Last year I became the short-lived proud owner of a Dell Inspiron laptop. The pride was short-lived because, after little more than a month, my brand spanking new Windows 7 system froze fatally. All attempts at recovery failed and Dell support eventually sent me a Windows 7 installation disk with which I did a swift “format C” of the hard drive and re-installed a vanilla W7 system without any of those irritating additional goodies that suppliers seem intent on giving you – the Dell dock stuff, for example – that appears to be trying to emulate an Apple system. Unfortunately, I’d also lost the few useful applications that they also give you but that’s another story.
The computer went to France with me so I could blog while I was away and so I could process my digital images. Quite soon, the laptop began seizing up on a reasonably frequent basis, particularly when I was trying to process digital images – 12Mb files. Tiring of its temperamental misbehaving, I began referring to it as a craptop. I used McDonald’s McWiFi in Castelnaudary to post blogs successfully but, when I tried to use the McWiFi in Millau, my craptop steadfastly refused even to see their network. It also failed at the McWiFi in Neufchâtel-en-Bray. Curious.
Back chez nous after yet more system freezing and vanilla re-installations of Windows 7, and after a little Internet research (on a reliable desktop computer), I came to the conclusion that my craptop’s woes were most probably the result of a dodgy hard drive. I installed a new, smaller (250Gb) and supposedly more reliable hard drive and re-installed yet again. Since that time, my Dell craptop has performed without a glitch and became a laptop once more. Joy!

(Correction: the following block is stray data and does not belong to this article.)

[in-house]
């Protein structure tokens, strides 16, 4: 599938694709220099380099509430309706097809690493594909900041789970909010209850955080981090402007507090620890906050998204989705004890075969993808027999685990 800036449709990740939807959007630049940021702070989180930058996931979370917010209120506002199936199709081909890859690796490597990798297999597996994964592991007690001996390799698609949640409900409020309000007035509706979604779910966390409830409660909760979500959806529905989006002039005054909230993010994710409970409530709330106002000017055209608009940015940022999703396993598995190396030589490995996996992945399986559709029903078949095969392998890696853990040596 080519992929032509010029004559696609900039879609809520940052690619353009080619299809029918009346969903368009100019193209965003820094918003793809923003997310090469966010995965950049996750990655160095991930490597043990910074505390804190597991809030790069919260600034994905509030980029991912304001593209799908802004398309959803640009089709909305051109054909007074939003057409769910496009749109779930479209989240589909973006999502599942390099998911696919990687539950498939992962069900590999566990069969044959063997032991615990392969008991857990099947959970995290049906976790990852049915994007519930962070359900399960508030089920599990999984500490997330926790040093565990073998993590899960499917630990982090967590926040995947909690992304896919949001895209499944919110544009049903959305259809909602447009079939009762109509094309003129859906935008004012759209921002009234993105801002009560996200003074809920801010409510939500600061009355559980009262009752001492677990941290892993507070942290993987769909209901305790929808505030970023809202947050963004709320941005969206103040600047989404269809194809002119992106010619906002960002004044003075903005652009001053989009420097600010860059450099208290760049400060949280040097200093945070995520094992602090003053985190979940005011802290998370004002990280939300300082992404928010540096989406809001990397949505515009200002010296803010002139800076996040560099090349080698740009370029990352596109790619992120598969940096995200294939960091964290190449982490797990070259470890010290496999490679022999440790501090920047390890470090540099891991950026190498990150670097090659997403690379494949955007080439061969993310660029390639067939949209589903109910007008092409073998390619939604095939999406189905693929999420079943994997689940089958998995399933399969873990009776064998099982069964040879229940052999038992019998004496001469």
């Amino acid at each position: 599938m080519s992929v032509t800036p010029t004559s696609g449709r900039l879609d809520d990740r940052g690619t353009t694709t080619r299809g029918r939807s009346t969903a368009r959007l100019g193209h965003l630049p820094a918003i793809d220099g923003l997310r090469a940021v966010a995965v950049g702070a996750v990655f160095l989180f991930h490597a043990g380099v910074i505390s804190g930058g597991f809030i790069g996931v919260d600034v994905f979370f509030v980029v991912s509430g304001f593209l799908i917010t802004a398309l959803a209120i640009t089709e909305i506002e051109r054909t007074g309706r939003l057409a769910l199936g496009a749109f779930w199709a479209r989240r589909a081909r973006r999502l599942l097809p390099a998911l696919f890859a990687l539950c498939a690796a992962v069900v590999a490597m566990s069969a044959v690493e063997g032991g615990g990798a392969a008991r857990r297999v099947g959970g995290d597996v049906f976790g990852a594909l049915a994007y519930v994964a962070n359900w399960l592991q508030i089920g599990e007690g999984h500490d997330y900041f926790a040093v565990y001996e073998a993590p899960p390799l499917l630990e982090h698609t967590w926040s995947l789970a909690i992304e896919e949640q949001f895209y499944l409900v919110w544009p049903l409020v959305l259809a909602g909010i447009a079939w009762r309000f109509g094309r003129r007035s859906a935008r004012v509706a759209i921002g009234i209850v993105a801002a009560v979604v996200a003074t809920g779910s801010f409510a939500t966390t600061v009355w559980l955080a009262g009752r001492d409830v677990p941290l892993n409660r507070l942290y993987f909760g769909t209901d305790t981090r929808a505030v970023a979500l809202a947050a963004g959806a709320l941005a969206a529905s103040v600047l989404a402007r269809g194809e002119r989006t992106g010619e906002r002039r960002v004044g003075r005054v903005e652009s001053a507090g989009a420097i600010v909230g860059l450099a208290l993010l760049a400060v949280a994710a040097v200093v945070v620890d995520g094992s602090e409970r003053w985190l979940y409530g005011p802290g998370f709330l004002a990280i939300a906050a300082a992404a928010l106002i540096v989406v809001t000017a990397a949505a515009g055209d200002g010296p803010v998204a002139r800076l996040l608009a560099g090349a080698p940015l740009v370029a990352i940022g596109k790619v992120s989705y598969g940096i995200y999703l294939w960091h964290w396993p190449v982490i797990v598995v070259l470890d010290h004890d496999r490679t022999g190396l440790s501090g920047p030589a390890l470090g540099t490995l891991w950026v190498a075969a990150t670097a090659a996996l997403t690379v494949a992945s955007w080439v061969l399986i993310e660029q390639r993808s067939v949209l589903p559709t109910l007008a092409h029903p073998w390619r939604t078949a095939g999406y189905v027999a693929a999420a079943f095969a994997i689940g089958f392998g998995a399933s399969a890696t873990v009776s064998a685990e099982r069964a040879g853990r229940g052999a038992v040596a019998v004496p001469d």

Fast forward to 2012. My seemingly reliable laptop went to France again and I began storing up blog posts using Microsoft’s finest piece of software, Windows Live Writer. Our first opportunity to post came in Limoux. I switched on while Carol bought our cups of expresso. [For some reason the French call espresso expresso.] My laptop couldn’t see their network once again. Carol’s Sony machine behaved perfectly. I searched for some hair to tear out.
Later we tried Castelnaudary where I had previously had some success. I could still see that McWiFi network. Clever ol’ Carol searched the Internet for similar wi-fi connection problems and resolutions and come up with making sure that the correct wi-fi card driver was being used. Ah! Now, as a result of doing a W7 vanilla install my machine was using a generic Windows wi-fi driver and not the Dell-supplied driver. I went on to the Dell support site and downloaded the latest version of their driver. During a rain shower, I installed it and tested it, once the rain had stopped, on our campsite’s network. (The wi-fi table is in the front garden, hence having to wait for the rain to stop.) It still worked there so I apparently hadn’t broken anything.
I returned to Limoux to try the failing McWiFi again. Bingo, I could see the network! Not only that, but I connected and posted blog entries.
Laptop had come dangerously close to reverting to craptop status once more but all appears to be well, now – until the next time, that is.